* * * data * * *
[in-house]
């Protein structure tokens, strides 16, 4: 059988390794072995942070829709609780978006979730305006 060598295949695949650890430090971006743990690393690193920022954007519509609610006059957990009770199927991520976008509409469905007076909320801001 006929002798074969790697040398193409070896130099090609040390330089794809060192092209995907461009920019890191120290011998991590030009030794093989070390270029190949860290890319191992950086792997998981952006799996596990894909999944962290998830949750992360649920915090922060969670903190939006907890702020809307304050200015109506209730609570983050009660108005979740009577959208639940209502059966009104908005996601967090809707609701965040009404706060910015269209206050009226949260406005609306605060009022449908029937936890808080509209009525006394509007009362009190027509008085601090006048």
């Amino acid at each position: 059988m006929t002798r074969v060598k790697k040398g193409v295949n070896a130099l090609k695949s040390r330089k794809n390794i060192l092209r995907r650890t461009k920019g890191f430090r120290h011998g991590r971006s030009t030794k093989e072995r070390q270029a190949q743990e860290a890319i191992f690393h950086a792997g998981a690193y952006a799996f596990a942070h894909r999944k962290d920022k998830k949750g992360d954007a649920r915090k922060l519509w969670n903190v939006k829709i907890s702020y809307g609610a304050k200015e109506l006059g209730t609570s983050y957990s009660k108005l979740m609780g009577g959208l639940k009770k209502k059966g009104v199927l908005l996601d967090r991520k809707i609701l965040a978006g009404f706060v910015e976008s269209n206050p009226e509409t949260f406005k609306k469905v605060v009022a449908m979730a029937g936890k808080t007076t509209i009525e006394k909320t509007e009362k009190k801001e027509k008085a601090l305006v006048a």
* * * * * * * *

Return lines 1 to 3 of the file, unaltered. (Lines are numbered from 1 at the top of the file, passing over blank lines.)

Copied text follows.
[in-house]
């Protein structure tokens, strides 16, 4: 059988390794072995942070829709609780978006979730305006 060598295949695949650890430090971006743990690393690193920022954007519509609610006059957990009770199927991520976008509409469905007076909320801001 006929002798074969790697040398193409070896130099090609040390330089794809060192092209995907461009920019890191120290011998991590030009030794093989070390270029190949860290890319191992950086792997998981952006799996596990894909999944962290998830949750992360649920915090922060969670903190939006907890702020809307304050200015109506209730609570983050009660108005979740009577959208639940209502059966009104908005996601967090809707609701965040009404706060910015269209206050009226949260406005609306605060009022449908029937936890808080509209009525006394509007009362009190027509008085601090006048």
């Amino acid at each position: 059988m006929t002798r074969v060598k790697k040398g193409v295949n070896a130099l090609k695949s040390r330089k794809n390794i060192l092209r995907r650890t461009k920019g890191f430090r120290h011998g991590r971006s030009t030794k093989e072995r070390q270029a190949q743990e860290a890319i191992f690393h950086a792997g998981a690193y952006a799996f596990a942070h894909r999944k962290d920022k998830k949750g992360d954007a649920r915090k922060l519509w969670n903190v939006k829709i907890s702020y809307g609610a304050k200015e109506l006059g209730t609570s983050y957990s009660k108005l979740m609780g009577g959208l639940k009770k209502k059966g009104v199927l908005l996601d967090r991520k809707i609701l965040a978006g009404f706060v910015e976008s269209n206050p009226e509409t949260f406005k609306k469905v605060v009022a449908m979730a029937g936890k808080t007076t509209i009525e006394k909320t509007e009362k009190k801001e027509k008085a601090l305006v006048a």